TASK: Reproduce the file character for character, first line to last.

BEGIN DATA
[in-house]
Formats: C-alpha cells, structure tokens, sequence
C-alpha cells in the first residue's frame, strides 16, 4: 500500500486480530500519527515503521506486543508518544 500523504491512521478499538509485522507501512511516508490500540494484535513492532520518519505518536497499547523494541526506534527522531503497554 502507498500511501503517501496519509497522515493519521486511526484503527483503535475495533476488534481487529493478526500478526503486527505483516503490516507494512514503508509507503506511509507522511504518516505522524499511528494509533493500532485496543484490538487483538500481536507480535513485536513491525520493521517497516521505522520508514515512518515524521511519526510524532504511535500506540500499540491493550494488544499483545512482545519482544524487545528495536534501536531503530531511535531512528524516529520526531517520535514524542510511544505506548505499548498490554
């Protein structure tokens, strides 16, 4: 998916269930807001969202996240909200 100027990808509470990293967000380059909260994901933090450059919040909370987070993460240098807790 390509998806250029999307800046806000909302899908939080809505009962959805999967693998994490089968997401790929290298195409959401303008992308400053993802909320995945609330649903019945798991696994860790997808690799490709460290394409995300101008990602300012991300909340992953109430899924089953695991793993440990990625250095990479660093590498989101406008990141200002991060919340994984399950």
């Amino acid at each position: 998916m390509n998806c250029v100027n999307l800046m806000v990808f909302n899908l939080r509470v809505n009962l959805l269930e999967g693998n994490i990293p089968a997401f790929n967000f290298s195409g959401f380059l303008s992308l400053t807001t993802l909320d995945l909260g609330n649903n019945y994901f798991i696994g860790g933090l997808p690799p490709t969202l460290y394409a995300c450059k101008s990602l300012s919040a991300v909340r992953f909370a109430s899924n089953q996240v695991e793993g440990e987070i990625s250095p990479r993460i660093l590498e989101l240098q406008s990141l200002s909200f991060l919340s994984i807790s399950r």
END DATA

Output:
[in-house]
Formats: C-alpha cells, structure tokens, sequence
C-alpha cells in the first residue's frame, strides 16, 4: 500500500486480530500519527515503521506486543508518544 500523504491512521478499538509485522507501512511516508490500540494484535513492532520518519505518536497499547523494541526506534527522531503497554 502507498500511501503517501496519509497522515493519521486511526484503527483503535475495533476488534481487529493478526500478526503486527505483516503490516507494512514503508509507503506511509507522511504518516505522524499511528494509533493500532485496543484490538487483538500481536507480535513485536513491525520493521517497516521505522520508514515512518515524521511519526510524532504511535500506540500499540491493550494488544499483545512482545519482544524487545528495536534501536531503530531511535531512528524516529520526531517520535514524542510511544505506548505499548498490554
């Protein structure tokens, strides 16, 4: 998916269930807001969202996240909200 100027990808509470990293967000380059909260994901933090450059919040909370987070993460240098807790 390509998806250029999307800046806000909302899908939080809505009962959805999967693998994490089968997401790929290298195409959401303008992308400053993802909320995945609330649903019945798991696994860790997808690799490709460290394409995300101008990602300012991300909340992953109430899924089953695991793993440990990625250095990479660093590498989101406008990141200002991060919340994984399950």
């Amino acid at each position: 998916m390509n998806c250029v100027n999307l800046m806000v990808f909302n899908l939080r509470v809505n009962l959805l269930e999967g693998n994490i990293p089968a997401f790929n967000f290298s195409g959401f380059l303008s992308l400053t807001t993802l909320d995945l909260g609330n649903n019945y994901f798991i696994g860790g933090l997808p690799p490709t969202l460290y394409a995300c450059k101008s990602l300012s919040a991300v909340r992953f909370a109430s899924n089953q996240v695991e793993g440990e987070i990625s250095p990479r993460i660093l590498e989101l240098q406008s990141l200002s909200f991060l919340s994984i807790s399950r």